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Citigroup energy boss' salary may trigger row with pay czar

THE hefty 2009 pay package of Andrew J. Hall, leader of Citigroup Inc's lucrative Phibro energy trading unit, may spark a showdown between the New York-based bank and US government pay czar Kenneth Feinberg.

Hall's division generates a substantial chunk of Citigroup's profit, which the bank sorely needs to get back on its feet and eventually repay the US$45 billion it has received in government aid. Under the terms of his contract, Hall's compensation is linked to Phibro's profits, but the size of his 2009 pay package, which The Wall Street Journal estimated last Saturday may total US$100 million, could fuel political and shareholder anger against Citi.

Pay criticism

Employee compensation at financial companies has brought criticism from members of Congress and the public in the wake of the United States paying out hundreds of billions in bailout dollars to banks. The Obama administration has blamed compensation plans for encouraging excessive risk-taking that pushed the financial services sector into chaos last year.

Feinberg, a lawyer, was selected by the administration to be its "special master" to oversee compensation packages awarded by seven companies receiving the most bailout aid, including Citi. He can reject pay plans he deems excessive and review compensation for the firms' top 100 salaried employees.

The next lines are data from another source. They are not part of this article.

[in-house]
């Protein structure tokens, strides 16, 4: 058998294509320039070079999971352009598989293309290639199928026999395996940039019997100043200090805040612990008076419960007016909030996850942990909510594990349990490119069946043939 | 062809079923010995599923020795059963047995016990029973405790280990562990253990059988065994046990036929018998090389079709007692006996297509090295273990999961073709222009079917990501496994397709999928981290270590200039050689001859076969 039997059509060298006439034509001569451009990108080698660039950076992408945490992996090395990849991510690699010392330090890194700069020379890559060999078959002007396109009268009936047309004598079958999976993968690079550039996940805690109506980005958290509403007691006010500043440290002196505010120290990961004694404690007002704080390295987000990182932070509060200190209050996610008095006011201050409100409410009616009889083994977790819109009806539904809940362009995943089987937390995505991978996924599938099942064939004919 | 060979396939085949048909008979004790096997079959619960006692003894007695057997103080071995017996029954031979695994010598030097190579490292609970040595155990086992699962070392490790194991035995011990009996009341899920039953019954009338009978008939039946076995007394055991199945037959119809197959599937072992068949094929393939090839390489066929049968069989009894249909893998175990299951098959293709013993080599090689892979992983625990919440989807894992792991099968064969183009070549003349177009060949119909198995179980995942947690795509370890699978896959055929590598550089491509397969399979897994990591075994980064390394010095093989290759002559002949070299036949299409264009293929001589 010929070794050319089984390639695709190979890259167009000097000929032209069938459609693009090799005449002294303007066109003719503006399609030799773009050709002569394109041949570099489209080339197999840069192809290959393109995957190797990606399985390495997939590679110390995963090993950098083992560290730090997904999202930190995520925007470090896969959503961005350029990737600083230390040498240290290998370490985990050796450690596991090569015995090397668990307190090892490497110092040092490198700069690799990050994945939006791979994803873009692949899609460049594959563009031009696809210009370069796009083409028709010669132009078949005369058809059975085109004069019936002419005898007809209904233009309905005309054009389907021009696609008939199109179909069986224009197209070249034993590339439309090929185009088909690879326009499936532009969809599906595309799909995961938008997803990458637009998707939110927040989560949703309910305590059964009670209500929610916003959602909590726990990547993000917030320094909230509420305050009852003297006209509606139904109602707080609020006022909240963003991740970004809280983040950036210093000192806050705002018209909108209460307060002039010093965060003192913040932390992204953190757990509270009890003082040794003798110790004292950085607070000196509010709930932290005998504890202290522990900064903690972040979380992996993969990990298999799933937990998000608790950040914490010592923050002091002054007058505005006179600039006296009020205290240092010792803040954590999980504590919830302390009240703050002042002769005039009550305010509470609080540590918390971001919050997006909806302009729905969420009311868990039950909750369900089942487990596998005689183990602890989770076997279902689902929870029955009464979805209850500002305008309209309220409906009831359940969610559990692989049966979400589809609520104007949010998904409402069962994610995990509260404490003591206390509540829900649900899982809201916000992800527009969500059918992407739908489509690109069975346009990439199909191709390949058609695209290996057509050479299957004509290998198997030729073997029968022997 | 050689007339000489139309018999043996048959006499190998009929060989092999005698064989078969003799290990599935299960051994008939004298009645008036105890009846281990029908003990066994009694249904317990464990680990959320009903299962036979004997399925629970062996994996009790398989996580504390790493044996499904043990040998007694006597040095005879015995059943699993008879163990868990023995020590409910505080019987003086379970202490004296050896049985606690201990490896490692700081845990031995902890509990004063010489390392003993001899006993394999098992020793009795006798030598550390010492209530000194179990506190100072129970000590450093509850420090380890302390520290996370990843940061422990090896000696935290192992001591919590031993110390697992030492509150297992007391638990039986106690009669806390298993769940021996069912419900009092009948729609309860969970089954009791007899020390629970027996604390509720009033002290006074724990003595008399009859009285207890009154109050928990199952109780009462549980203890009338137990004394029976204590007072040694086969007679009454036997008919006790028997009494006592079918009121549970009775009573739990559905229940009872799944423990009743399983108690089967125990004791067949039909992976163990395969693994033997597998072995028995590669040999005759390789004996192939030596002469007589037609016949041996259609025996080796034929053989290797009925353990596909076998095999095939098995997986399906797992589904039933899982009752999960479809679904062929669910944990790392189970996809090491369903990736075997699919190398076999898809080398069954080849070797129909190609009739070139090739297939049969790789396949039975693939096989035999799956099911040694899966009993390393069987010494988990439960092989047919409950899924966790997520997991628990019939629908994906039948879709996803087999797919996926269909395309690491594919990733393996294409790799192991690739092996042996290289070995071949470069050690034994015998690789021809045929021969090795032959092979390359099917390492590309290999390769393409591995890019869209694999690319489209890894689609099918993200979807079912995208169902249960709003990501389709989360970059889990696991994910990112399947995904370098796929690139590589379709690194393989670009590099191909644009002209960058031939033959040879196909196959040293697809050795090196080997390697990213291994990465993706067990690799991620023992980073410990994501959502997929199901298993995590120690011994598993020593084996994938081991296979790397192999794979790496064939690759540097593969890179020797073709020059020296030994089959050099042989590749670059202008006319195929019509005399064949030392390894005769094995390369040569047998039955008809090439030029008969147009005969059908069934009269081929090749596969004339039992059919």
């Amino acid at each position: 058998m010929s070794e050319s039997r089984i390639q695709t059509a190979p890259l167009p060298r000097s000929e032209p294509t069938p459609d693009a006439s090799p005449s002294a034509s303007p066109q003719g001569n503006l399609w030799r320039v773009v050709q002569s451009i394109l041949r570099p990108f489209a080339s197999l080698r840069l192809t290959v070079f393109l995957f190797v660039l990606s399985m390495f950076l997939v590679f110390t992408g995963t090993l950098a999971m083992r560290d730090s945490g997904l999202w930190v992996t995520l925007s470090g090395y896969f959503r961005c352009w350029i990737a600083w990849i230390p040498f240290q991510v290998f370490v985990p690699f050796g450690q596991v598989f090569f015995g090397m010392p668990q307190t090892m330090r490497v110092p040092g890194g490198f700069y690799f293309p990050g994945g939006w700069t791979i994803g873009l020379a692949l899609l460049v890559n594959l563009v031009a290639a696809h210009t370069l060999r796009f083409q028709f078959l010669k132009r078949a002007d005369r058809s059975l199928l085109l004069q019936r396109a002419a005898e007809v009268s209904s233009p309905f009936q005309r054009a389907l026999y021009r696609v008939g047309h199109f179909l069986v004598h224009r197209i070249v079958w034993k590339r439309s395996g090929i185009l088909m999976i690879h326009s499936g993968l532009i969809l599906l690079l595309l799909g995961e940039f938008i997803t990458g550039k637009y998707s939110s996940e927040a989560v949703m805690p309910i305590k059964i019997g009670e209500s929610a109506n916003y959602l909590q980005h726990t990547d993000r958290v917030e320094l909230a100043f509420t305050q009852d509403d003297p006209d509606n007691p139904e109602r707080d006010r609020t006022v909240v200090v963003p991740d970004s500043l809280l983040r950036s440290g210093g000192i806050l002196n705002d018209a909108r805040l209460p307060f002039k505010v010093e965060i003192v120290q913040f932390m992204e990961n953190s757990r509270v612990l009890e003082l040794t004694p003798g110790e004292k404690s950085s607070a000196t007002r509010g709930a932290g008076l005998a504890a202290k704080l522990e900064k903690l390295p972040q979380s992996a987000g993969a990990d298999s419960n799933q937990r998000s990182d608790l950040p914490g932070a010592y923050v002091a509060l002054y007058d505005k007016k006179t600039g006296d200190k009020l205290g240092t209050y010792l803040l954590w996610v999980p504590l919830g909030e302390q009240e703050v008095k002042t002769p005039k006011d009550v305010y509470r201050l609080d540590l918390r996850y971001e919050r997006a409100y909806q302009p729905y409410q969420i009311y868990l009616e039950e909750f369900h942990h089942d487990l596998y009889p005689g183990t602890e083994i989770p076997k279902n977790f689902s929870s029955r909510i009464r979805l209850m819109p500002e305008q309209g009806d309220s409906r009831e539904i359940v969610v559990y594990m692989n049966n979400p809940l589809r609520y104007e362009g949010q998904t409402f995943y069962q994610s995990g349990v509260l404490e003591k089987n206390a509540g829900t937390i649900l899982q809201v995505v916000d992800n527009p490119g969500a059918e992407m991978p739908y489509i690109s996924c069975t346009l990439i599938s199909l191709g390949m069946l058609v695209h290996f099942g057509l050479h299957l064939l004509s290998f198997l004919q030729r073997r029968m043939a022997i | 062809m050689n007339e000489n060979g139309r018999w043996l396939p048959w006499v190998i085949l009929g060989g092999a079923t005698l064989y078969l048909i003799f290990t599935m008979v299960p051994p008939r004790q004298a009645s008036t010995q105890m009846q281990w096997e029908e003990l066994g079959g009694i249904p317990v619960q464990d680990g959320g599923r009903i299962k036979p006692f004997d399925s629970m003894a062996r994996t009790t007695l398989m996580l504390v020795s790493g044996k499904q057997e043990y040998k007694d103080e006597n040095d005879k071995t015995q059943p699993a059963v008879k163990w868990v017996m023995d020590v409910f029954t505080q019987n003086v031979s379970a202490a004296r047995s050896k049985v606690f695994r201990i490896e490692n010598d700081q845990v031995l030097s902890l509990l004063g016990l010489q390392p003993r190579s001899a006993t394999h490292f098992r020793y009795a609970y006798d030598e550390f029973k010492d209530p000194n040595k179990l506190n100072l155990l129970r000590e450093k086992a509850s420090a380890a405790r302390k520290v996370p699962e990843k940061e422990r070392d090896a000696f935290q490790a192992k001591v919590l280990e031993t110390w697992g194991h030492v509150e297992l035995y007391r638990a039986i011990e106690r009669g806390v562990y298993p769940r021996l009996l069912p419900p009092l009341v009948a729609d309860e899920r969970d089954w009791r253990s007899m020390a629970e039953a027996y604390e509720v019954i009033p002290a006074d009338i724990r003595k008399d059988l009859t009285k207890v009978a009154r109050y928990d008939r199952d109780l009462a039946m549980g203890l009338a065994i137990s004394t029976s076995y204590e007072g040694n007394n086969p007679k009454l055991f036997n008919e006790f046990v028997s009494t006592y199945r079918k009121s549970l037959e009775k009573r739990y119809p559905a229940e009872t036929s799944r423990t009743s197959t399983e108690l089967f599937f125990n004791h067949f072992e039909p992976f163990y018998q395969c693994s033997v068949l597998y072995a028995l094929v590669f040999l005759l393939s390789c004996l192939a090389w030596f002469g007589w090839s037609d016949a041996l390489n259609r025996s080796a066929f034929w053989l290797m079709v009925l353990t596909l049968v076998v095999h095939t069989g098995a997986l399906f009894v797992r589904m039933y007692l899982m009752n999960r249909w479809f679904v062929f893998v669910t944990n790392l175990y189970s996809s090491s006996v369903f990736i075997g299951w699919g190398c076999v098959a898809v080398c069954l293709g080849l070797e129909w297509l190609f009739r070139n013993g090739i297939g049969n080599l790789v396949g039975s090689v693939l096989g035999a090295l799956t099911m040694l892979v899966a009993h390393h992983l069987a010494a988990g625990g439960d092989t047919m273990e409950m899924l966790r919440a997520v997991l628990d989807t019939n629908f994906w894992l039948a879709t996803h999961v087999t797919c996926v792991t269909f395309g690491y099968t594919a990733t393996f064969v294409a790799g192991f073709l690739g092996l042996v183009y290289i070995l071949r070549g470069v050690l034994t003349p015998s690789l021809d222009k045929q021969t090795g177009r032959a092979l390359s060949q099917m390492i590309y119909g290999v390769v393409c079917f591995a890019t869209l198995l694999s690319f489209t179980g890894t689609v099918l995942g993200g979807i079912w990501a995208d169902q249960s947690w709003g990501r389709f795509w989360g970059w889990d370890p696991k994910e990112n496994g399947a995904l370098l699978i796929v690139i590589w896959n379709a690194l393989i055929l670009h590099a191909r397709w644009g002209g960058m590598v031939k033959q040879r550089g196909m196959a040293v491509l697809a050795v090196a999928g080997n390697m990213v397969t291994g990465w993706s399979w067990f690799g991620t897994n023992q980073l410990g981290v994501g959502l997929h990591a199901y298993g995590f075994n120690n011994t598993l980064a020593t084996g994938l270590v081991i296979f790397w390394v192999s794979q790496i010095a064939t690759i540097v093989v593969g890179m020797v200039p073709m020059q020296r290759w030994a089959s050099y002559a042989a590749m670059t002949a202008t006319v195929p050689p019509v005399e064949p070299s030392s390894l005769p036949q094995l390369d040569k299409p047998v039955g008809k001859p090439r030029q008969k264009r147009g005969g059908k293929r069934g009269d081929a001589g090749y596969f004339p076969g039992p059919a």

"Companies will need to convince Mr Feinberg that they have struck the right balance to discourage excessive risk-taking and reward performance for their top executives," a Treasury spokesman said last Saturday. "That process is just beginning now, and Mr Feinberg has begun consulting with those firms about their compensation plans. We are not going to provide a running commentary on that process, but it's clear that Mr Feinberg has broad authority to make sure that compensation at those firms strikes an appropriate balance."

Some of the banks that got government loans, including JPMorgan Chase & Co and Goldman Sachs Group Inc, already have paid back their debt, and are no longer subject to compensation oversight. They are able to offer lucrative deals to entice employees away from other banks.

Quarterly losses

That leaves banks such as Citigroup scrambling to retain the talent they need to turnaround their operations. Among the hardest hit by the credit crisis and recession, Citi has reported six straight quarterly losses totaling nearly US$30 billion. The bank, which will soon be 34 percent owned by the government, has reduced staff and sold assets to streamline operations and return to profitability.

To keep vital personnel from decamping to other firms, Citi in April asked the Treasury to free the highly profitable Phibro unit from federal compensation limits and last month said it would boost the base salaries of many employees - reportedly by as much as 50 percent for some workers - as it restructures their compensation amid government restrictions on bonuses.

"Retaining and attracting the best talent is very important to the success of Citi and all its stakeholders," Citigroup spokeswoman Danielle Romero-Apsilos said in a statement last Saturday.


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